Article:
The Way we are Free

‘The Way we are Free’ . David R. Weinbaum (Weaver) . ECCO . VUB . 2017

Abstract: ‘It traces the experience of choice to an epistemic gap inherent in mental processes due to them being based on physically realized computational processes. This gap weakens the grasp of determinism and allows for an effective kind of freedom. A new meaning of freedom is explored and shown to resolve the fundamental riddles of free will, ..’. The supposed train of thought from this summary:

  1. (Physically realized) computational processes underpin mental processes
  2. These computational processes are deterministic
  3. These computational processes are not part of people’s cognitive domain: there is an epistemic gap between them
  4. The epistemic gap between the deterministic computational processes and the cognitive processes weakens the ‘grasp of determinism’ (this must logically imply that the resulting cognitive processes are to some extent based on stochastic processes)
  5. The weakened grasp leads to an ‘effective kind of freedom’ (but what is an effective kind of freedom? Maybe it is not really freedom but it has the effect of it, a de facto freedom, or the feeling of freedom)?
  6. We can be free in a particular way (and hence the title).

First off: the concept of an epistemic gap resembles the concept of a moral gap. Is it the same concept?

p 3: ‘This gap, it will be argued, allows for a sense of freedom which is not epiphenomenal,..’ (a kind of a by-product). The issue is of course ‘a sense of freedom’, it must be something that can be perceived by the beholder. The question is whether this is real freedom or a mere sense of freedom, if there is a difference between these.

‘The thesis of determinism about actions is that every action is determined by antecedently sufficient causal conditions. For every action the causal conditions of the action in that context are sufficient to produce that action. Thus, where  actions are concerned, nothing could happen differently from the way it does in fact happen. The thesis of free will, sometimes called “libertarianism”, states that  some actions, at least, are such that antecedent causal conditions of the action are not causally sufficient to produce the action. Granted that the action did occur, and it did occur for a reason, all the same, the agent could have done something else, given the same antecedents of the action’ [Searle 2001]. In other (my, DPB) words: for all deterministic processes the direction of the causality is dictated by the cause and effect relation. But for choices produced from a state of free will other actions (decisions) are possible, because the causes are not sufficient to produce the action. Causes are typically difficult to deal with in a practical sense because some outcome must be related to its causes. This can only be done after the outcome has occurred. Usually the causes for that outcome are very difficult to identify, because the relation is  if and only if. In addition a cause is usually a kind of a scatter of processes within some given contour or pattern, one of which must then ‘take the blame’ as the cause.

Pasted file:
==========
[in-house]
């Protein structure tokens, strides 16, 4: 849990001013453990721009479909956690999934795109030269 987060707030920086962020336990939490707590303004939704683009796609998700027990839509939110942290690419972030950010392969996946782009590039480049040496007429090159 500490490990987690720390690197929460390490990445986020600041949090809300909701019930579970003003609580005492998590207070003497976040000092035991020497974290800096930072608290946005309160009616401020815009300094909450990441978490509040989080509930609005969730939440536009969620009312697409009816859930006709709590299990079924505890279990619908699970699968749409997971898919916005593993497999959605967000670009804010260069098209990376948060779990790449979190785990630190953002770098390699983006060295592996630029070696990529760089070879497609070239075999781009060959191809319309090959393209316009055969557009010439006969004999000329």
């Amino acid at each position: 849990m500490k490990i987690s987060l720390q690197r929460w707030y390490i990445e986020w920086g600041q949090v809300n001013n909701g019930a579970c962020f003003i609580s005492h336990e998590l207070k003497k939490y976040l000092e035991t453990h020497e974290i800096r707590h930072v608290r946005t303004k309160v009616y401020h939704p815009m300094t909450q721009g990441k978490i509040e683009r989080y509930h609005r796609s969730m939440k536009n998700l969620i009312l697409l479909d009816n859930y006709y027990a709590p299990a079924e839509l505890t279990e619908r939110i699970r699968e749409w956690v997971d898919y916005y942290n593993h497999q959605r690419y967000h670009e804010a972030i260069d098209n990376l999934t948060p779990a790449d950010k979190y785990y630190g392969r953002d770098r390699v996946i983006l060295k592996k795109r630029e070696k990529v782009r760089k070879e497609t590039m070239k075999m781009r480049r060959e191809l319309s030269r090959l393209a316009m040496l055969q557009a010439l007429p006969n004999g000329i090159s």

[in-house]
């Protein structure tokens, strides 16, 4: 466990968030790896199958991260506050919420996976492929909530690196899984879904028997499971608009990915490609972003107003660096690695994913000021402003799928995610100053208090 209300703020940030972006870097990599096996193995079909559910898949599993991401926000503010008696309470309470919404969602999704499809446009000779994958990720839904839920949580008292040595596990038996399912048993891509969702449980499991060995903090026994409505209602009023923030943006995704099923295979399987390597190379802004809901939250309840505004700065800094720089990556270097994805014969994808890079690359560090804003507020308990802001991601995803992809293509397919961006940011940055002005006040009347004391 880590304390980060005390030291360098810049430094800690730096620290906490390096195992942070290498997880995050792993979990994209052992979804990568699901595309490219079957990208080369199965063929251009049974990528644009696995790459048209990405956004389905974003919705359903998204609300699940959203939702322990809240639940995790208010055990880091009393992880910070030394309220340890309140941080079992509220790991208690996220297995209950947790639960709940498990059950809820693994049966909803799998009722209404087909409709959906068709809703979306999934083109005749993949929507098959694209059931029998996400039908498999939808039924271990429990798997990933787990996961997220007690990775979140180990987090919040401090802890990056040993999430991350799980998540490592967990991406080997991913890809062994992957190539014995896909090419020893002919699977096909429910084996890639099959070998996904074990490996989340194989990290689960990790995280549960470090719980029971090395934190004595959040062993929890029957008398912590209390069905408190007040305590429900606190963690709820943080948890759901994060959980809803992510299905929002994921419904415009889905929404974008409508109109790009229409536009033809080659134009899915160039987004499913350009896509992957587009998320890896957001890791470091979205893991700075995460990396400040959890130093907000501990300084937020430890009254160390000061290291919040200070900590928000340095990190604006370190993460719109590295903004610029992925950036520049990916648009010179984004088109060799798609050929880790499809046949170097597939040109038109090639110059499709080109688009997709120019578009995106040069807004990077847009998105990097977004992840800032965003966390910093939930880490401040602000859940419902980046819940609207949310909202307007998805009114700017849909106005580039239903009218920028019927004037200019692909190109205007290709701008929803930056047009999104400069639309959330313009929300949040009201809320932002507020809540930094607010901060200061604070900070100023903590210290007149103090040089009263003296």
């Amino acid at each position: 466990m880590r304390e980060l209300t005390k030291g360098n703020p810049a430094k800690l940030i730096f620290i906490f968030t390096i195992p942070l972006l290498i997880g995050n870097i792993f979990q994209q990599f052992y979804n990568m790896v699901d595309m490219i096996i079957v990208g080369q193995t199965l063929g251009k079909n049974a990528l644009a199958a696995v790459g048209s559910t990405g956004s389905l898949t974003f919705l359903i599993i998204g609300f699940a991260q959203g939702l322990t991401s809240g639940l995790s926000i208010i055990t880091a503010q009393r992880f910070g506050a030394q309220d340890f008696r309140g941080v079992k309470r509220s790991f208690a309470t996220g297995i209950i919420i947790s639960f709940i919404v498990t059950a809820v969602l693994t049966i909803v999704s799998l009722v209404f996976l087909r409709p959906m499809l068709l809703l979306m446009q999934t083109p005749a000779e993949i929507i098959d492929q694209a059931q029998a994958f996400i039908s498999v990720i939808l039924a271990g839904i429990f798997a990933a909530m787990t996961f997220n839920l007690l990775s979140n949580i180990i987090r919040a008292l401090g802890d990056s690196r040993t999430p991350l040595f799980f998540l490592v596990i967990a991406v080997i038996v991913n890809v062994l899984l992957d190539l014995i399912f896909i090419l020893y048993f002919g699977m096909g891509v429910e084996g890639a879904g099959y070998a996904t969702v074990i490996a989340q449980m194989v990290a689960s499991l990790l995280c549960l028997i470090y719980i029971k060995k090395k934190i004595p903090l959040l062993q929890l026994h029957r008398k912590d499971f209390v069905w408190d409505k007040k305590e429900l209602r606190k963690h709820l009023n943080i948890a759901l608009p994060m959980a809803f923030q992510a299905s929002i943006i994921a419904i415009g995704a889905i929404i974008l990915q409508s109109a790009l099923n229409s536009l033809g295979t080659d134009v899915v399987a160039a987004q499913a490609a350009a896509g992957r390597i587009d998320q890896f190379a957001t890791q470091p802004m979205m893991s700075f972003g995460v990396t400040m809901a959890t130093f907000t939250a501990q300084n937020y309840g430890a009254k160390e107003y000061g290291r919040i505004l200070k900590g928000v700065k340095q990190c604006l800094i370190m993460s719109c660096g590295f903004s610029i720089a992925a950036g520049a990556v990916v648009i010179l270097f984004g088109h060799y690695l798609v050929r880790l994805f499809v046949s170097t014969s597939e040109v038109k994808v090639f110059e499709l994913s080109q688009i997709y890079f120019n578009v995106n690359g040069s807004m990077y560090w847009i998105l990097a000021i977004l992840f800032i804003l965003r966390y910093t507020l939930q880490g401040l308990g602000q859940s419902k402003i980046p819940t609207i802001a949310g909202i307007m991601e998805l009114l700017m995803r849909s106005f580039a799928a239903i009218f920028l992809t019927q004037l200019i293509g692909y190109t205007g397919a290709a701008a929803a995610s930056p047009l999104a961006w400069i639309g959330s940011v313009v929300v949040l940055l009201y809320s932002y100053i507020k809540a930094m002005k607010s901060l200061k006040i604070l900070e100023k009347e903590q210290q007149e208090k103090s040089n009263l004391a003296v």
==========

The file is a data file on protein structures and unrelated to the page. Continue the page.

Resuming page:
There is no question that we have experiences of the sort that I have been calling experiences of the gap; that is, we experience our own normal voluntary actions
in such a way that we sense alternative possibilities of actions open to us, and we sense that the psychological antecedents of the action are not sufficient to fix the action. Notice that on this account the problem of free will arises only for consciousness, and it arises only for volitional or active consciousness; it does not arise for perceptual consciousness‘ [Searle 2001]. This means that a choice is made even though the psychological conditions to make ‘the perfect choice’ are not satisfied, information is incomplete or a frivolous choice is made: ‘should I order a pop-soda or chocolate milk?’. ‘The gap is a real psychological phenomenon, but if it is a real phenomenon that makes a difference in the world, it must have a neurobiological correlate’ [Searle 2001]. Our options seem to be equal to us and we can make a choice between various options on a just-so basis (‘god-zegene-de-greep’). Is it therefore not also possible that when people are aware of these limitations they have a greater sense of freedom  to make a choice within the parameters known and available to them?